High rates impact businesses
HIGH council rates imposed on businesses and excessive red tape mean Lismore is rapidly losing its crown as the capital of the Northern Rivers to its coastal rival Ballina, Lismore business owners warn.
Lismore City Council, which already charges CBD businesses almost 10 times more than neighbouring Ballina, is considering an additional 0.44 per cent rate rise for the area’s 1083 businesses.
On top of a flat base rate Lismore CBD businesses are slugged a further 3.75pc of their land value, compared with 0.39pc in Ballina. Urban businesses in Lismore are rated at 1.49pc and others at 0.99pc.
The proposed addition 0.44pc rise will directly finance promotions to encourage people back into the CBD that has a rental occupancy rate of only 65pc.
Yet many, including Lismore real estate agent Wilson Cregan, of Wal Murray, said high rates that were inevitably included in rents were hurting the viability of shops and adding to the area’s vacant shops.
“I don’t think rates have an effect on people when they open shops, but they are not helping once they are established, which is a big issue in the CBD at the moment,” he said.
Former Lismore councillor and businessman Brian Suffolk said instead of slugging ratepayers more the council should immediately release more land to expand its ratepayer base and spread the pain.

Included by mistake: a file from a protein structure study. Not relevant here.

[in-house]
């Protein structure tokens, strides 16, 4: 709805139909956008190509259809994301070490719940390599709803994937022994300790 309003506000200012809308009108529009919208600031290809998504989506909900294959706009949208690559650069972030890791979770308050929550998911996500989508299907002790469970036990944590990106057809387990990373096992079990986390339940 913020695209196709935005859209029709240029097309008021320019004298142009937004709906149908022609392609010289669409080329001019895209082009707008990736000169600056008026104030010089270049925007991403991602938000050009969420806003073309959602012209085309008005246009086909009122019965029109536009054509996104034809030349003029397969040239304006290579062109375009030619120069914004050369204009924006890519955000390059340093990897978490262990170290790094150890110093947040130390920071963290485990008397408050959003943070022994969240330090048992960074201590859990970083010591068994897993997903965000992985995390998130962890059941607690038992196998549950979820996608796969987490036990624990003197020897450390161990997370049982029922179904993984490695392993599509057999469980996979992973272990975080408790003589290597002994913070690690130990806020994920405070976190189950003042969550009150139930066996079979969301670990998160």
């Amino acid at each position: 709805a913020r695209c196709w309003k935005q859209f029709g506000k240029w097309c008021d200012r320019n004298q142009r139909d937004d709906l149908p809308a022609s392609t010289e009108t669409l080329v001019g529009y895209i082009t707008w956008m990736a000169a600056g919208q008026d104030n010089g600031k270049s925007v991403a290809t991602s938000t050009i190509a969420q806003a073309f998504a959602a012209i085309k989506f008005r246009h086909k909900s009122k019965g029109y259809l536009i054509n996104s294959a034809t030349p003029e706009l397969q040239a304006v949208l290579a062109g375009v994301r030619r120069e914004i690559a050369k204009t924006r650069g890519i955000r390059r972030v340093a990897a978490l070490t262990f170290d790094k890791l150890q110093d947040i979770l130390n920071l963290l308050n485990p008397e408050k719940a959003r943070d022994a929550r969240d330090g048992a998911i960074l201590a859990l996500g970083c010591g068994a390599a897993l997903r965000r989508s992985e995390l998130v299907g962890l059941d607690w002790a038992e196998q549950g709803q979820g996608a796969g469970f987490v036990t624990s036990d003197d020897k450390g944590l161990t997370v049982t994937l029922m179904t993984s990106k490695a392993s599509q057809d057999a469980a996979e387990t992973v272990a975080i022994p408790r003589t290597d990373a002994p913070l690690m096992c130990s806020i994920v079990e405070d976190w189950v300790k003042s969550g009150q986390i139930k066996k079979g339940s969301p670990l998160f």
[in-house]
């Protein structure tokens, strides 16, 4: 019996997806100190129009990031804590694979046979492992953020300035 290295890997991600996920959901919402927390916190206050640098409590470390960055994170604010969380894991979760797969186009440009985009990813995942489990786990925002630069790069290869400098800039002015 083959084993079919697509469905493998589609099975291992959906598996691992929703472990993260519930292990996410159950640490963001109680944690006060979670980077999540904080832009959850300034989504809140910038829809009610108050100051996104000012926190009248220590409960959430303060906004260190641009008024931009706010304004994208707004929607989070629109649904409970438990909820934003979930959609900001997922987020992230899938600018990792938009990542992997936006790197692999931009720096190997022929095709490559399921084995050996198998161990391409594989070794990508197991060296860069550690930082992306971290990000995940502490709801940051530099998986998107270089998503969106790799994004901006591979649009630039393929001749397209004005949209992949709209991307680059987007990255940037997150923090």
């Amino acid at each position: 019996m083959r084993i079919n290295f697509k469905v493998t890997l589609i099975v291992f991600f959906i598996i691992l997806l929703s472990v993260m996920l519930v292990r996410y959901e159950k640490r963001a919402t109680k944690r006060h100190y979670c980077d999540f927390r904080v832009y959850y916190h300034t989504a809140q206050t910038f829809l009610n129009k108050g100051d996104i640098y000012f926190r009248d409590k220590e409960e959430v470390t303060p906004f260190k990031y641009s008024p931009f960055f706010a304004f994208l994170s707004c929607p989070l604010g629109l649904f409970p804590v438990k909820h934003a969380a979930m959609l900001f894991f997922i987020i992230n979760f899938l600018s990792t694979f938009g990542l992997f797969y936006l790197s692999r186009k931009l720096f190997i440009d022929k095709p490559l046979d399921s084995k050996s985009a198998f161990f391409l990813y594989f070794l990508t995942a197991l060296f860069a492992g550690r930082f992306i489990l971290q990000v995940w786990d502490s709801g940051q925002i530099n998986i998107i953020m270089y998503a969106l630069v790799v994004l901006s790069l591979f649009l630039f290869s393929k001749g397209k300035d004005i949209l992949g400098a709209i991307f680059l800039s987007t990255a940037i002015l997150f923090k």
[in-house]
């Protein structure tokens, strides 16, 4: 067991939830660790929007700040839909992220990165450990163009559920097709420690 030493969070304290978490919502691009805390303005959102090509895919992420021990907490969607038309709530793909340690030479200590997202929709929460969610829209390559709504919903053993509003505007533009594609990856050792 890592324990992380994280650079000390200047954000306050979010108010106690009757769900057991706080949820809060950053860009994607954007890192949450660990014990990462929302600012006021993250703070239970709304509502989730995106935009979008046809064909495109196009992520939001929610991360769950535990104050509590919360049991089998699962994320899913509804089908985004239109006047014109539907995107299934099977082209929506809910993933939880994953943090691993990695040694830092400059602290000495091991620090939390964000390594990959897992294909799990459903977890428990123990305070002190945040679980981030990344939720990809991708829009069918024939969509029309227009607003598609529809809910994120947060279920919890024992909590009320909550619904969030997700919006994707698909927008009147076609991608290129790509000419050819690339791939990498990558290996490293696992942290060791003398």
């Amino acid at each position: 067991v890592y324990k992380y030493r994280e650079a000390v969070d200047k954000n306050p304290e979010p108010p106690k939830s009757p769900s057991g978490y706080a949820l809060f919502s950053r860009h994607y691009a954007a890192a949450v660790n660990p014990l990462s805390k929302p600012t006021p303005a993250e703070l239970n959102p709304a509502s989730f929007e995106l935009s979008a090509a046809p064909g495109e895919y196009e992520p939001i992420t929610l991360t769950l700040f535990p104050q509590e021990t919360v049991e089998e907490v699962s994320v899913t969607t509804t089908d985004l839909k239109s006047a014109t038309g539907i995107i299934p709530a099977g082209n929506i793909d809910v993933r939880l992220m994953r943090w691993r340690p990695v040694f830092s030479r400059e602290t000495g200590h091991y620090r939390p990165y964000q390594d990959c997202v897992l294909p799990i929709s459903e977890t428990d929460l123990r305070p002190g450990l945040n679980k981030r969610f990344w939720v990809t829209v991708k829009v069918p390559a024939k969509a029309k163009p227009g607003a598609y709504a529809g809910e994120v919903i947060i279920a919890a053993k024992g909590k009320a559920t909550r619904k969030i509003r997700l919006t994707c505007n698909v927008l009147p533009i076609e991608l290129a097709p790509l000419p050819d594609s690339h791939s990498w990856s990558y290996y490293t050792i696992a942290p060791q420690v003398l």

With more people living in the area, local businesses would turn over more money and create jobs.
He said council red tape and reluctance to approve development applications were the major issues restricting Lismore’s growth.
It is a problem Butch Verardo knows well. He has operated Summerland Tool Supplies in South Lismore for 20 years.
“If they (Lismore council) keep going the way they are going, Lismore is going to lose more businesses and more jobs to Ballina,” he said.
Three years ago he walked away from a planned $300,000 expansion after battling what he called an ‘arrogant’ council.
“After nine months of trying to get my development approved by council I gave up. They kept on changing the goalposts and imposing additional conditions that I wouldn’t have faced in Ballina,” Mr Verardo said.
He said he had problems with the attitude of the general manager, which carried through to other staff.
“They kept on telling me I had to build a road with a turning circle for a heavy, rigid truck,” Mr Verardo said. “They couldn’t accept that trucks making deliveries to me are not large, heavy, rigid trucks.”
He said as the project timeline blew out so did the estimated cost – from $300,000 to $500,000 – making the development uneconomical.
The newly elected council is aware of the need to reinvigorate the CBD and in the last year has appointed a full-time city centre manager and a business liaison officer from the private sector to help companies navigate council regulations.